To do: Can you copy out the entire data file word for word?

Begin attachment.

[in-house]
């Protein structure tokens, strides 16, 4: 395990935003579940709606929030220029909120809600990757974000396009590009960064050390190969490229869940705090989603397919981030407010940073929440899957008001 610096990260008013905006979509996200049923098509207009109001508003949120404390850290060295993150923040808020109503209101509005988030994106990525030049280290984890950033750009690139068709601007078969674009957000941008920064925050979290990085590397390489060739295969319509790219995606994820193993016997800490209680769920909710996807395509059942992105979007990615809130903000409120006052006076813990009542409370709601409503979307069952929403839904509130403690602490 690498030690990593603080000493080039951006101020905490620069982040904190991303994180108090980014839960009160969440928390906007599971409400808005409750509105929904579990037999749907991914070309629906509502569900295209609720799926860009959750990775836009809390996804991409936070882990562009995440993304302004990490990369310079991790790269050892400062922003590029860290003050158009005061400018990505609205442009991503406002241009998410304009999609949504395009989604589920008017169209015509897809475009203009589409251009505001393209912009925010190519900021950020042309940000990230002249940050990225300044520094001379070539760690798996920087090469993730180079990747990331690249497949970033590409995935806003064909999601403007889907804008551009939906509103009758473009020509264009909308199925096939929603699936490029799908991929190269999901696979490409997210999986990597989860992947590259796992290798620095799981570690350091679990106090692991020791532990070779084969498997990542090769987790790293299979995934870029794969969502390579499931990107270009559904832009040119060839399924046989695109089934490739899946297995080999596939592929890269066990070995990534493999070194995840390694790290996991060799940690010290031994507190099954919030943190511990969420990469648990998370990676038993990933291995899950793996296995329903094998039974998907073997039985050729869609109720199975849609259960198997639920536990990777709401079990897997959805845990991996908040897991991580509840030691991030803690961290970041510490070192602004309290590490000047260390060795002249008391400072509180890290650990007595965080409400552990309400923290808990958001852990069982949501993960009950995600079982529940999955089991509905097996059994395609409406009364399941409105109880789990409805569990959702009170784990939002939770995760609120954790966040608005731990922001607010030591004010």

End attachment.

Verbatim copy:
[in-house]
């Protein structure tokens, strides 16, 4: 395990935003579940709606929030220029909120809600990757974000396009590009960064050390190969490229869940705090989603397919981030407010940073929440899957008001 610096990260008013905006979509996200049923098509207009109001508003949120404390850290060295993150923040808020109503209101509005988030994106990525030049280290984890950033750009690139068709601007078969674009957000941008920064925050979290990085590397390489060739295969319509790219995606994820193993016997800490209680769920909710996807395509059942992105979007990615809130903000409120006052006076813990009542409370709601409503979307069952929403839904509130403690602490 690498030690990593603080000493080039951006101020905490620069982040904190991303994180108090980014839960009160969440928390906007599971409400808005409750509105929904579990037999749907991914070309629906509502569900295209609720799926860009959750990775836009809390996804991409936070882990562009995440993304302004990490990369310079991790790269050892400062922003590029860290003050158009005061400018990505609205442009991503406002241009998410304009999609949504395009989604589920008017169209015509897809475009203009589409251009505001393209912009925010190519900021950020042309940000990230002249940050990225300044520094001379070539760690798996920087090469993730180079990747990331690249497949970033590409995935806003064909999601403007889907804008551009939906509103009758473009020509264009909308199925096939929603699936490029799908991929190269999901696979490409997210999986990597989860992947590259796992290798620095799981570690350091679990106090692991020791532990070779084969498997990542090769987790790293299979995934870029794969969502390579499931990107270009559904832009040119060839399924046989695109089934490739899946297995080999596939592929890269066990070995990534493999070194995840390694790290996991060799940690010290031994507190099954919030943190511990969420990469648990998370990676038993990933291995899950793996296995329903094998039974998907073997039985050729869609109720199975849609259960198997639920536990990777709401079990897997959805845990991996908040897991991580509840030691991030803690961290970041510490070192602004309290590490000047260390060795002249008391400072509180890290650990007595965080409400552990309400923290808990958001852990069982949501993960009950995600079982529940999955089991509905097996059994395609409406009364399941409105109880789990409805569990959702009170784990939002939770995760609120954790966040608005731990922001607010030591004010």